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Theses Doctoral

Cell Memory in the Mitogen-Activated Protein Kinase Signaling Pathway

Lyashenko, Eugenia

Cells process information from their environment, such as the stimuli to grow, divide, or die, via cell signaling. Deregulated processing of extracellular stimuli can lead to aberrant cell responses and cause cancer. Given that the in vivo cell environment constantly changes, it is important to understand how cells incorporate the context of their environment into their decision making processes.
The idea of responding to relative, not absolute, changes in stimuli was first proposed in studies of human perception and became known as Weber's Law. Although, evidence of Weber's Law at the molecular level has been previously presented in studies of several organisms, to the best of our knowledge, it has never been explored in the case of relative sensing of extracellular stimuli in mammalian signaling cascades.
The Mitogen-Activated Protein Kinase (MAPK) signaling pathway has been implicated in multiple human diseases, including cancers, and therefore cell signaling through this pathway is an important subject of research. Here we present a theoretical framework and an experimental validation of the mechanism of Weber's Law in the ability of cells to sense relative changes in the levels of extracellular stimuli in the MAPK signaling pathway. In particular, in this work we consider relative sensing in levels of Epidermal Growth Factor (EGF) in the MAPK pathway.
We derive an analytical model of steady state behavior of the MAPK signaling pathway stimulated with constant doses of EGF. We demonstrate a mechanism that produces phosphorylation responses proportional to relative changes in ligand concentrations. The mechanism of Weber's Law presented here entails the retention of memory of the dose of the past chronic stimulation with EGF. The molecular mechanisms responsible for Weber's Law in MAPK signaling are likely to contribute to many other receptors signaling systems. Therefore, the mechanism of relative sensing of extracellular ligand concentrations derived here can be generalized beyond the EGF-activated MAPK signaling pathway to many other cell signaling systems.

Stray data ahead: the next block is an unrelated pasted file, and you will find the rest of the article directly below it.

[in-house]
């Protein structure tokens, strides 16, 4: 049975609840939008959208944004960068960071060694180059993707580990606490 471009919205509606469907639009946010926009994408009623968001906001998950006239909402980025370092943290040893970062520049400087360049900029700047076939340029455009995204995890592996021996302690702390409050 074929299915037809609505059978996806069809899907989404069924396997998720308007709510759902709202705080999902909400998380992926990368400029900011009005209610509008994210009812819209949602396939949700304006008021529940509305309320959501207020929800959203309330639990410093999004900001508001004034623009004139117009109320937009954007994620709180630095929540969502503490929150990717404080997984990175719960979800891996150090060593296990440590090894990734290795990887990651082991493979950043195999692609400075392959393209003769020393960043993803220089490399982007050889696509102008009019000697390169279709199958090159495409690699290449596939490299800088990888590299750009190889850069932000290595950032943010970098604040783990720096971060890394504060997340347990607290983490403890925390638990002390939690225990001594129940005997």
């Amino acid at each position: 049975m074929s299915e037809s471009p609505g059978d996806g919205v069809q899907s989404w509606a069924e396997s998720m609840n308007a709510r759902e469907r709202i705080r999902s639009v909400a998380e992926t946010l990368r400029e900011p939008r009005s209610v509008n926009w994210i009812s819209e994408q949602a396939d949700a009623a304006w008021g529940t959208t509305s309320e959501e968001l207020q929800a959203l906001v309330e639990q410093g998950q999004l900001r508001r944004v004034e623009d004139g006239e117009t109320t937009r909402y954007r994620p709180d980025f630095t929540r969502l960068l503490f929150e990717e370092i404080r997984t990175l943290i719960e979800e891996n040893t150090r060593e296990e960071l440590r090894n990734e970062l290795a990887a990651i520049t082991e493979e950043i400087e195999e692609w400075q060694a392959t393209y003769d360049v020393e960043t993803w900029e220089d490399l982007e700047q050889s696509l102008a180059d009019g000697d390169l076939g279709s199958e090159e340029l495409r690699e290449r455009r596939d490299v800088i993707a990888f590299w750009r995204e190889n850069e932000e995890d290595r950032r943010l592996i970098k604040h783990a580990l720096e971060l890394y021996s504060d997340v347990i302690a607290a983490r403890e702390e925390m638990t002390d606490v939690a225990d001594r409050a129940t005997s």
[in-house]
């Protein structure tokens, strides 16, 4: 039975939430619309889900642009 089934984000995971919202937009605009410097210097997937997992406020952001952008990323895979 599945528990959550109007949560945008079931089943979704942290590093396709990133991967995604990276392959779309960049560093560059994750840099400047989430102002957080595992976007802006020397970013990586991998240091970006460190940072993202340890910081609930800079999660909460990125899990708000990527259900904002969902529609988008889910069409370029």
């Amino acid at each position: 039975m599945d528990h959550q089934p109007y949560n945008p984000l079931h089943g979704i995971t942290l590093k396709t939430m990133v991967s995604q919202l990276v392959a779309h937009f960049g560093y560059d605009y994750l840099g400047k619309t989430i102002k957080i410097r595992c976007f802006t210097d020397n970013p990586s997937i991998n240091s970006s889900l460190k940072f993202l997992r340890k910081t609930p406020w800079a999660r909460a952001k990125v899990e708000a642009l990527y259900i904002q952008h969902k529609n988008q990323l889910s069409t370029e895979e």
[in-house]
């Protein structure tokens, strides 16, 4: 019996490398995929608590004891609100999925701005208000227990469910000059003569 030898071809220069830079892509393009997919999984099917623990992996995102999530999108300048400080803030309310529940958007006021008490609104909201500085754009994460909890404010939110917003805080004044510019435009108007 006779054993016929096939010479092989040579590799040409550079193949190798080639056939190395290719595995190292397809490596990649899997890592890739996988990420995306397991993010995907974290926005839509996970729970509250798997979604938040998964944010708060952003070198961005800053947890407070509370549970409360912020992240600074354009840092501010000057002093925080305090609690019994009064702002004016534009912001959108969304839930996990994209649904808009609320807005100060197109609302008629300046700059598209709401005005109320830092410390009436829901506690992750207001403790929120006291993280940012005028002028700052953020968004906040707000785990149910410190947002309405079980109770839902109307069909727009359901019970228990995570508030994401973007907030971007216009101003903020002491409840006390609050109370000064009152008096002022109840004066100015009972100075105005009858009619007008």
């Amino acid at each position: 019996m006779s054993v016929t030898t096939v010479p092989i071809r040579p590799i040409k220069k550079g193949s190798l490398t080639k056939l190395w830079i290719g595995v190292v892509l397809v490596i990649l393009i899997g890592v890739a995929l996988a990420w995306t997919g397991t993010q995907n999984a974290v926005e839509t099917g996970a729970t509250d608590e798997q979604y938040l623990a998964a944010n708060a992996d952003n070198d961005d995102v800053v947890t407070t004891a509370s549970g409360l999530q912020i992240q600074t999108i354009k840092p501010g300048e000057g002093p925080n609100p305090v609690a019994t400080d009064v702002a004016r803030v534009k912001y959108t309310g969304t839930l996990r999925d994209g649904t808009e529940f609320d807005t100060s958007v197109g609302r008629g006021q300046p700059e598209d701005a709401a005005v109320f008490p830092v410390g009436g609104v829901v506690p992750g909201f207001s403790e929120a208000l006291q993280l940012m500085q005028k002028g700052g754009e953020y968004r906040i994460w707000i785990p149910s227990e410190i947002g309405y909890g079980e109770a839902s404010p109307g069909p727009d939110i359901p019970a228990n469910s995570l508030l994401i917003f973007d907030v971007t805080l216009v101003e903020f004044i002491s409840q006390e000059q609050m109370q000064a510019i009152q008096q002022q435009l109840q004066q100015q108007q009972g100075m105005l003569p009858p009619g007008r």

This thesis also presents a probabilistic framework to explore the parameter space of a detailed mechanistic ODE model of EGFR signaling cascades. The application of the model simulation allows us to generate probabilistic predictions of EGFR system behavior and to explore structure-to-function relationships between the model's parameter space and EGFR system responses.
Overall, this work suggests an alternative view on the role of cellular endocytosis in the MAPK signaling in vivo. Specifically, traditionally viewed as a mechanism to downregulate and terminate cell signaling, endocytosis may enable cells to dynamically adjust their sensitivity to extracellular stimuli, and hence allow cells to integrate information about the past stimulations into the cell responses to the consequent stimulations and thus, cell fate decisions.

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More About This Work

Academic Units
Biomedical Informatics
Thesis Advisors
Vitkup, Dennis
Degree
Ph.D., Columbia University
Published Here
February 6, 2015
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